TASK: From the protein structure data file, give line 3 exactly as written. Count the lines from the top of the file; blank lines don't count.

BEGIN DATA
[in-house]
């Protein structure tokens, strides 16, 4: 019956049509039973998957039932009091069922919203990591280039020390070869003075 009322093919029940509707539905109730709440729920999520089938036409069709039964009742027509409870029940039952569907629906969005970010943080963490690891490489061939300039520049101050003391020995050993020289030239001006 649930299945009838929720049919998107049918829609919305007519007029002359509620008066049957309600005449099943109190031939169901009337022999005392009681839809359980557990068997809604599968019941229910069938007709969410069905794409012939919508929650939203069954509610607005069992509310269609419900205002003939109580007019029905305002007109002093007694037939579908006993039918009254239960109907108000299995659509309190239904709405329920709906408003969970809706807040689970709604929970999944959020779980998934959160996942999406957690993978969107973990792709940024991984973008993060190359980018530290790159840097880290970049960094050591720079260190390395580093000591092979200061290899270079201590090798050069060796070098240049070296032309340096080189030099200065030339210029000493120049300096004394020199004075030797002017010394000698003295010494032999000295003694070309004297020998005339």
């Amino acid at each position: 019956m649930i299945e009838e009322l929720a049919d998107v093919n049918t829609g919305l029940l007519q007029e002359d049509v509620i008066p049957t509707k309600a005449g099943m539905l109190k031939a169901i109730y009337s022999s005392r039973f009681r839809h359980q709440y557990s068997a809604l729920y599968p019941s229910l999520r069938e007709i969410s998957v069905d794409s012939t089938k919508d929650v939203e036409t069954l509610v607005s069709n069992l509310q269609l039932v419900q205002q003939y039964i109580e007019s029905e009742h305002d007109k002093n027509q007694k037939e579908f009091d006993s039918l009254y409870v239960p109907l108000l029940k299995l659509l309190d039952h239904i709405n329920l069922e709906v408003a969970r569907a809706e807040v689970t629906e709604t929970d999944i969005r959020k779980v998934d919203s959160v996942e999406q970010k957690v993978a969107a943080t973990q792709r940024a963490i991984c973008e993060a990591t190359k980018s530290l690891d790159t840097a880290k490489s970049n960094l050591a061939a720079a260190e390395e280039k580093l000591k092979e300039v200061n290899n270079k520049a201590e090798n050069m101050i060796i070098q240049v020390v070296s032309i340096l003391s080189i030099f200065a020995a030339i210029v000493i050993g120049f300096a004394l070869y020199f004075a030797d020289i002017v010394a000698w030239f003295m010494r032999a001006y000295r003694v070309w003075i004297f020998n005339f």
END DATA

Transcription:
């Amino acid at each position: 019956m649930i299945e009838e009322l929720a049919d998107v093919n049918t829609g919305l029940l007519q007029e002359d049509v509620i008066p049957t509707k309600a005449g099943m539905l109190k031939a169901i109730y009337s022999s005392r039973f009681r839809h359980q709440y557990s068997a809604l729920y599968p019941s229910l999520r069938e007709i969410s998957v069905d794409s012939t089938k919508d929650v939203e036409t069954l509610v607005s069709n069992l509310q269609l039932v419900q205002q003939y039964i109580e007019s029905e009742h305002d007109k002093n027509q007694k037939e579908f009091d006993s039918l009254y409870v239960p109907l108000l029940k299995l659509l309190d039952h239904i709405n329920l069922e709906v408003a969970r569907a809706e807040v689970t629906e709604t929970d999944i969005r959020k779980v998934d919203s959160v996942e999406q970010k957690v993978a969107a943080t973990q792709r940024a963490i991984c973008e993060a990591t190359k980018s530290l690891d790159t840097a880290k490489s970049n960094l050591a061939a720079a260190e390395e280039k580093l000591k092979e300039v200061n290899n270079k520049a201590e090798n050069m101050i060796i070098q240049v020390v070296s032309i340096l003391s080189i030099f200065a020995a030339i210029v000493i050993g120049f300096a004394l070869y020199f004075a030797d020289i002017v010394a000698w030239f003295m010494r032999a001006y000295r003694v070309w003075i004297f020998n005339f």